BEIJING - Efforts to prevent Chinese citizens from filing legal petitions against alleged government misdeeds have resulted in a system of unofficial jails, critics say.
Called "black houses," they are used to secretly detain aggrieved citizens, preventing them from embarrassing local officials in front of central government superiors by filing lawsuits alleging perceived bureaucratic ills and official wrongdoing, The New York Times (NYSE:NYT) reported Monday.
Human rights activists and petitioners told the newspaper that under the system, plainclothes security officers and hired thugs abduct petitioners off the streets and hide them in a growing network of unmarked detention centers, some of them nothing more than dank rooms hidden beneath hotels or other structures.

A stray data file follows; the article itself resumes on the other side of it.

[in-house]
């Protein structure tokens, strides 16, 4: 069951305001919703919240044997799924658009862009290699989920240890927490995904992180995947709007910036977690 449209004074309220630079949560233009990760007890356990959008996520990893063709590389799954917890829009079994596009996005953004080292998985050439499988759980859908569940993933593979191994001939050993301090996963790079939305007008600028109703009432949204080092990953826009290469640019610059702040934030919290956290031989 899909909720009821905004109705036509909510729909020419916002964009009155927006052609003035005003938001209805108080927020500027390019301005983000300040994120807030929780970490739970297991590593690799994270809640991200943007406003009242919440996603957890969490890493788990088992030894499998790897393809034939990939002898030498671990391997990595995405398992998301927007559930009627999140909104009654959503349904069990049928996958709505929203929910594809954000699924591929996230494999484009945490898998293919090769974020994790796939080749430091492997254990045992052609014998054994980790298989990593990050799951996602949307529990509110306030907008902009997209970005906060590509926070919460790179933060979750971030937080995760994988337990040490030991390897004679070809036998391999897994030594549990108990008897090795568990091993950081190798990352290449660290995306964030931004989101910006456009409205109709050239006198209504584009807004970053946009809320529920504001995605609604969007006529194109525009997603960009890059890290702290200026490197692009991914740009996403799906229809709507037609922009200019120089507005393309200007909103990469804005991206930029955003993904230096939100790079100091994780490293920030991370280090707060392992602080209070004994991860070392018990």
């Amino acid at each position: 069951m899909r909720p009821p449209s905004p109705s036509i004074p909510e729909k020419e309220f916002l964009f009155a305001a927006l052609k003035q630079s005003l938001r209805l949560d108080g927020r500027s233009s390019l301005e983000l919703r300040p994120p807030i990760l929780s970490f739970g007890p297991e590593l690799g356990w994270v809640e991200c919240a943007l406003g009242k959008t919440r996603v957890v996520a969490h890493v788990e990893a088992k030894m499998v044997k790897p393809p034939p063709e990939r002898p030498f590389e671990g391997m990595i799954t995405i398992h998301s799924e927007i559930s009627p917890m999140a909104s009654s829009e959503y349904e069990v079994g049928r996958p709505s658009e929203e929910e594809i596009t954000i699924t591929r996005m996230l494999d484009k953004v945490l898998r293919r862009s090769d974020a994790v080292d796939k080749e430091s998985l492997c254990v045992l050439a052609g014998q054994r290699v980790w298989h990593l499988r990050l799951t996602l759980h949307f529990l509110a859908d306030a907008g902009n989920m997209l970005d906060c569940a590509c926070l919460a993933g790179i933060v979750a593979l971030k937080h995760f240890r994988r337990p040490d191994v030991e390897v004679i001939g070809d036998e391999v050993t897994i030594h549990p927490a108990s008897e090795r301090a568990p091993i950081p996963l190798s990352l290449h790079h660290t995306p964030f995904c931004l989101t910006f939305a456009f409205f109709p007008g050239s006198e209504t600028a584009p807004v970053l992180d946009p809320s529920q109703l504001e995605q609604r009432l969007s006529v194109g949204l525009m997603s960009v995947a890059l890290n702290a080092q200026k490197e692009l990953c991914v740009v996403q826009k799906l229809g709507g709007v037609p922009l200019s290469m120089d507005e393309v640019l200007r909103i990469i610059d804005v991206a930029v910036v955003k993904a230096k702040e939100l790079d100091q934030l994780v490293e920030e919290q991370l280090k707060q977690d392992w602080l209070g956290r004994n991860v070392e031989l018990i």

Chinese state media has reported that 10 million petitions have been filed in the last five years on complaints ranging from illegal land seizures to unpaid wages -- but the numbers would have been much higher if not for the black houses, activists told the Times.
Advocates reportedly say more black houses have been established as top Chinese leaders have put more pressure on local politicians to reduce the number of petitions reaching Beijing.
© 2009 United Press International. All Rights Reserved.